The most common overuse injury is “runner’s knee,” a loose term that refers to several disorders, including patellofemoral pain syndrome (PFPS). These painful conditions are common among athletes such as runners and for hockey players prolong playing/training on synthetic surfaces especially sand based surfaces or surfaces with poor shock pads
Pain is experienced behind or around the kneecap, and can travel to the thigh or shin. The pain worsens with activity and is relieved by rest. Hockey coaches and parents should monitor younger players for this type of injury.
KNEE INJURY PREVENTION
Some knee injuries are unpreventable but by strengthening your knee is a key to limiting the damage or limiting the potential for overuse injury. The following four exercises are used to strengthen the knee functionality.
You can’t go wrong with a wall sit — you can do them almost anywhere, and they are extremely effective for helping you strengthen your quads. To do a wall sit:
- Stand with your back against a wall, placing your feet about two feet out in front of you. Feet should be hip-distance apart.
- Bending your knees, slide your back down the wall until your knees are at 90-degree angles. Your knee joints should be over your ankle joints, so you may need to inch your feet farther from the wall to create proper alignment. Your thighs should remain parallel.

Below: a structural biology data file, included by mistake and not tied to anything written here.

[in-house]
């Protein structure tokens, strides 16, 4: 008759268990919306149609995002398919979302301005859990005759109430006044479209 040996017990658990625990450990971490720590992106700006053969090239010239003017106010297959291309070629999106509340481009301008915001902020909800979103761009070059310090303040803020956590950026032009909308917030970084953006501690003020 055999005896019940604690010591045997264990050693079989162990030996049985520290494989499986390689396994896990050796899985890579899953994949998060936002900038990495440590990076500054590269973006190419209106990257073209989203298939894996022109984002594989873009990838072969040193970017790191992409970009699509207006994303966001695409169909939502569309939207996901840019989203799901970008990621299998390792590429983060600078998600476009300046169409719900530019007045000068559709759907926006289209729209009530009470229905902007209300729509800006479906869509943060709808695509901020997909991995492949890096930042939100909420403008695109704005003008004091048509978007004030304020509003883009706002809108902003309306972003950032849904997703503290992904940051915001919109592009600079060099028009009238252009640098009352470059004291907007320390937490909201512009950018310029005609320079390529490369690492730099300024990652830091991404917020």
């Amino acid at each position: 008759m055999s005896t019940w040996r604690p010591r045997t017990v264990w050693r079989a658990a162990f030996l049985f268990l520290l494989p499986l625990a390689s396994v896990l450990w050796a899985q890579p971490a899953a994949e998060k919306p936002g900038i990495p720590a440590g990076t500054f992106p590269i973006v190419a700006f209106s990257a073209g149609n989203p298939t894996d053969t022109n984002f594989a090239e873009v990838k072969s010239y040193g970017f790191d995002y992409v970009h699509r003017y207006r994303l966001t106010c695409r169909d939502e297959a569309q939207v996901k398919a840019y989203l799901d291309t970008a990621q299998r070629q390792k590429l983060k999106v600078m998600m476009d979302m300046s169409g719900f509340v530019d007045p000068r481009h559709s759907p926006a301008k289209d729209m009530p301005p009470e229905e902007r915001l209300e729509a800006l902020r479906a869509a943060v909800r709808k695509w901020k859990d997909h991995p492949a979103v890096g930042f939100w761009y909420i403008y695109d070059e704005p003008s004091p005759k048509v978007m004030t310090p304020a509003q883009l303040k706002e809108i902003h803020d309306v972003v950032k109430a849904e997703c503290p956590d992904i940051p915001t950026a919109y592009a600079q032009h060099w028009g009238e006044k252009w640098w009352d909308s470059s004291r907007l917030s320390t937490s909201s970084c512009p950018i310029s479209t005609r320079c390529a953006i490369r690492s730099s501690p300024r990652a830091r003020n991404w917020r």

- Hold for 30 to 60 seconds, and then stand up. Repeat for a total of three reps.
- To make this move more challenging, alternate between lifting your left heel for a few seconds and then your right. This helps to target your calves.
Weak quads and tight hamstrings can be a recipe for disaster when it comes to your knees. Loosen up hamstrings and shoulders with this tip-over tuck hamstring stretch:
- Stand with your feet hip-width distance apart. Interlace your hands behind your back. Keeping your legs straight, bend at the hips, tucking your chin and bringing your hands over your head.
- Relax the back of your neck, and if the stretch is too intense, then release your hands, placing them on the backs of your thighs, and soften your knees. Hold for 30 seconds, and slowly roll up to standing.
Making sure your calves stay stretched and loosened will help alleviate runner’s knee. Try this classic calf stretch against a wall.
- Stand a little less than arm’s distance from the wall.
- Step your left leg forward and your right leg back, keeping your feet parallel.
- Bend your left knee and press through your right heel.
- Hold for 20 to 30 seconds and switch legs.
Many people neglect their side muscles, which can mean that the muscles surrounding your knee joint can be weakened. Incorporate lateral work into your routine so you help strengthen those muscles. Try doing alternating side lunges to strengthen all areas of your butt, hips, and thighs.
- Start with your feet directly under your hips. Step your right foot wide to the side coming into a lunge with your left fingers touching your right foot. Your right knee shouldn’t go beyond your right toes. Keep your chest lifted and your weight in your heels.
- Push into your right foot to return to standing, then lunge sideways to the left to complete one rep.